(Rowe Dep.) 8:1–6, Doc. No. 43-23; Ex. N (Shores Memo), Doc. No. 43-18).
Wilkinson called his supervisor and reported the damage. (Wilkinson Dep. 68:24–
69:11). The worn spot on the boom made it unsafe for use, and Dozier Crane would have
Wilkinson testified that it was a “jib insert” that was damaged with the rub mark, (id.
22:3–23:22) but the parties appear to agree that this part is called a boom. I will therefore refer
to it as a boom for the purposes of this Memorandum and Order.
to order a replacement. (Pl.’s Mot. for Part. Summ. J. Ex. O (Kobelco Bulletin), Doc.
No. 43-19 (warning that damage that reduces a metal strut’s radius by more than eleven
percent is irreparable); Ex. M (Brack Dep.) 10–25, Doc. No. 43-17 (explaining that he
measured the struts of the boom and the radius had been reduced by more than eleven
percent), Ex. N (Shores Memo), Doc. No. 43-18, Ex. P (Heavy Iron, LLC Estimate, Apr.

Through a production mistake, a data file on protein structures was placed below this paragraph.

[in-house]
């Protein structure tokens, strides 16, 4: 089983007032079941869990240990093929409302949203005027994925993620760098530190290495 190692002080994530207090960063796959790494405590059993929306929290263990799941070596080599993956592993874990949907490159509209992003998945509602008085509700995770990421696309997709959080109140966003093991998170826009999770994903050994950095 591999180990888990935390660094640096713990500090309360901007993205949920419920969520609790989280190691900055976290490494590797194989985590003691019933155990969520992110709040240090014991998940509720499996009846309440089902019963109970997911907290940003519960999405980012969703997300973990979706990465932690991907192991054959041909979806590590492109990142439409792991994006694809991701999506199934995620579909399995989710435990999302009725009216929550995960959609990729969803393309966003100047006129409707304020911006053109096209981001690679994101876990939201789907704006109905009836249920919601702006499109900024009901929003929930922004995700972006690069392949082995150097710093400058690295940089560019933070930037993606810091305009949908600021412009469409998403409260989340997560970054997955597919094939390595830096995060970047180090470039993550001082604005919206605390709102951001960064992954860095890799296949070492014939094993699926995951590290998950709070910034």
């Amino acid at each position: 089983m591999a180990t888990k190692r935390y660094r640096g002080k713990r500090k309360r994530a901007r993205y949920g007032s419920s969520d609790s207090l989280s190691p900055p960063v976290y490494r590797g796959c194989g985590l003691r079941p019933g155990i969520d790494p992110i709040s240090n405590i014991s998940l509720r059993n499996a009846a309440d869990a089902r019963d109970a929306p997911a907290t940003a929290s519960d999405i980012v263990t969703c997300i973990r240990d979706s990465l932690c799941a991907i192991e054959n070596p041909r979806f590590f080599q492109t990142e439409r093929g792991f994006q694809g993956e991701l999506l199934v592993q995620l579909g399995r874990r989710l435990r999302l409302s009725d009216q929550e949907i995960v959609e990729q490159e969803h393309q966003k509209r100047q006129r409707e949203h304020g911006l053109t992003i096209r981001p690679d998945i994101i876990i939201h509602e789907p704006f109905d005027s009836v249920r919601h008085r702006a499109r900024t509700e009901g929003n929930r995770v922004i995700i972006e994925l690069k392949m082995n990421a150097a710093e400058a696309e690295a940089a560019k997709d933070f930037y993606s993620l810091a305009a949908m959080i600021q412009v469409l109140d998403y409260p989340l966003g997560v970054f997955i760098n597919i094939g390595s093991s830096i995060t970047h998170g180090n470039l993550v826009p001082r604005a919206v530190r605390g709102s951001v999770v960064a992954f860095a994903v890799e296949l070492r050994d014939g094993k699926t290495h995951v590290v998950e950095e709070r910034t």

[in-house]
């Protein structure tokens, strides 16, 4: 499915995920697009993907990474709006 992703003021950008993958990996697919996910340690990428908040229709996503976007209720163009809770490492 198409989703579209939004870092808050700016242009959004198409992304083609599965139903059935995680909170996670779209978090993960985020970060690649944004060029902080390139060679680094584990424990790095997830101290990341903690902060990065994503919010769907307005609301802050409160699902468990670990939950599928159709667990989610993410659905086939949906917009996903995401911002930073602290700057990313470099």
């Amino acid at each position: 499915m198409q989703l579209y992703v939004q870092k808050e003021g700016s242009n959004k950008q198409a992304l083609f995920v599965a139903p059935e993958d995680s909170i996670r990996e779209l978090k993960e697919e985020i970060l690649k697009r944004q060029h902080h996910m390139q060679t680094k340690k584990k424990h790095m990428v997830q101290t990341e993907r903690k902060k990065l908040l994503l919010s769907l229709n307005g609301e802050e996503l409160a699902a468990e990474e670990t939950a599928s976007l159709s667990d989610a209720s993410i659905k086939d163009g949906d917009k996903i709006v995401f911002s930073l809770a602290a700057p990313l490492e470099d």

15, 2014), Doc. No. 43-20).
Dozier Crane’s employee Rhonda Barkley emailed one of the defendant’s claims
adjusters, Vicki Witter, about the damage. (Pl.’s Br. in Opp. to Def.’s Mot. for Summ. J.
Ex. P (Emails between Barkley and Witter, Apr. 4, 2014), Doc. No. 57-15 (describing the
damage, to which Witter responded with follow-up questions). The defendant then
investigated the incident. (Id. Ex. Q (Witter’s Claims Log), Doc. No. 57-16 (describing
the arrangement of an investigation into the damage)). At the conclusion of the
investigation, Dozier Crane sent the defendant an estimate that stated that the cost of
replacing the damaged parts was $59,994.75. (Id., Ex. R (Estimate by Heavy Iron, LLC,